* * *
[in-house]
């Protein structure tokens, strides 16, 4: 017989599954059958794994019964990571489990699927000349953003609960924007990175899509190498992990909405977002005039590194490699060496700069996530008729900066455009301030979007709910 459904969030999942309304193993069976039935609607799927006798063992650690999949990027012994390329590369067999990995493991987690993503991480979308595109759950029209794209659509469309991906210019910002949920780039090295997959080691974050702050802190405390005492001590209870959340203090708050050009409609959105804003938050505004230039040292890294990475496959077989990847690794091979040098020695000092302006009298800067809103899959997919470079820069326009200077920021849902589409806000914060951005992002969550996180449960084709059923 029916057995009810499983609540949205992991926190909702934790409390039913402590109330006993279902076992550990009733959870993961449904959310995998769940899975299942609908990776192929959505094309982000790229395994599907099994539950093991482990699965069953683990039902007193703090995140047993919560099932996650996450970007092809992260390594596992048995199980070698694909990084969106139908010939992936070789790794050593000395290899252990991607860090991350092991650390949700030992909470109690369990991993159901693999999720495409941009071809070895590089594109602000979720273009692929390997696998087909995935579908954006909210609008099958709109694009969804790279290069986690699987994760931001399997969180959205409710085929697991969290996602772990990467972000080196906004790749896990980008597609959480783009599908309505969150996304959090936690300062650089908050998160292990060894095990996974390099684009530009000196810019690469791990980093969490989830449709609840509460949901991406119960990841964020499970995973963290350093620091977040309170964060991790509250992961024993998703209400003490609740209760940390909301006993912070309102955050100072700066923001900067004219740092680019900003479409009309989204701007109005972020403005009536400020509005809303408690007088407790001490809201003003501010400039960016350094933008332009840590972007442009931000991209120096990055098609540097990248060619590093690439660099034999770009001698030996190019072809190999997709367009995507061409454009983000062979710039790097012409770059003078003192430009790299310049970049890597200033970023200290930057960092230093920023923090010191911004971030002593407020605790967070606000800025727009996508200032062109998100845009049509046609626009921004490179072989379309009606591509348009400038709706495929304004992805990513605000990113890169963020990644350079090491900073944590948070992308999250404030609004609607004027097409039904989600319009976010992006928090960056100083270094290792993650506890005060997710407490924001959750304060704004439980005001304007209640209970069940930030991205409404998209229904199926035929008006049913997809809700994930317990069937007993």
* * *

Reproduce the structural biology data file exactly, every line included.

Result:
[in-house]
């Protein structure tokens, strides 16, 4: 017989599954059958794994019964990571489990699927000349953003609960924007990175899509190498992990909405977002005039590194490699060496700069996530008729900066455009301030979007709910 459904969030999942309304193993069976039935609607799927006798063992650690999949990027012994390329590369067999990995493991987690993503991480979308595109759950029209794209659509469309991906210019910002949920780039090295997959080691974050702050802190405390005492001590209870959340203090708050050009409609959105804003938050505004230039040292890294990475496959077989990847690794091979040098020695000092302006009298800067809103899959997919470079820069326009200077920021849902589409806000914060951005992002969550996180449960084709059923 029916057995009810499983609540949205992991926190909702934790409390039913402590109330006993279902076992550990009733959870993961449904959310995998769940899975299942609908990776192929959505094309982000790229395994599907099994539950093991482990699965069953683990039902007193703090995140047993919560099932996650996450970007092809992260390594596992048995199980070698694909990084969106139908010939992936070789790794050593000395290899252990991607860090991350092991650390949700030992909470109690369990991993159901693999999720495409941009071809070895590089594109602000979720273009692929390997696998087909995935579908954006909210609008099958709109694009969804790279290069986690699987994760931001399997969180959205409710085929697991969290996602772990990467972000080196906004790749896990980008597609959480783009599908309505969150996304959090936690300062650089908050998160292990060894095990996974390099684009530009000196810019690469791990980093969490989830449709609840509460949901991406119960990841964020499970995973963290350093620091977040309170964060991790509250992961024993998703209400003490609740209760940390909301006993912070309102955050100072700066923001900067004219740092680019900003479409009309989204701007109005972020403005009536400020509005809303408690007088407790001490809201003003501010400039960016350094933008332009840590972007442009931000991209120096990055098609540097990248060619590093690439660099034999770009001698030996190019072809190999997709367009995507061409454009983000062979710039790097012409770059003078003192430009790299310049970049890597200033970023200290930057960092230093920023923090010191911004971030002593407020605790967070606000800025727009996508200032062109998100845009049509046609626009921004490179072989379309009606591509348009400038709706495929304004992805990513605000990113890169963020990644350079090491900073944590948070992308999250404030609004609607004027097409039904989600319009976010992006928090960056100083270094290792993650506890005060997710407490924001959750304060704004439980005001304007209640209970069940930030991205409404998209229904199926035929008006049913997809809700994930317990069937007993």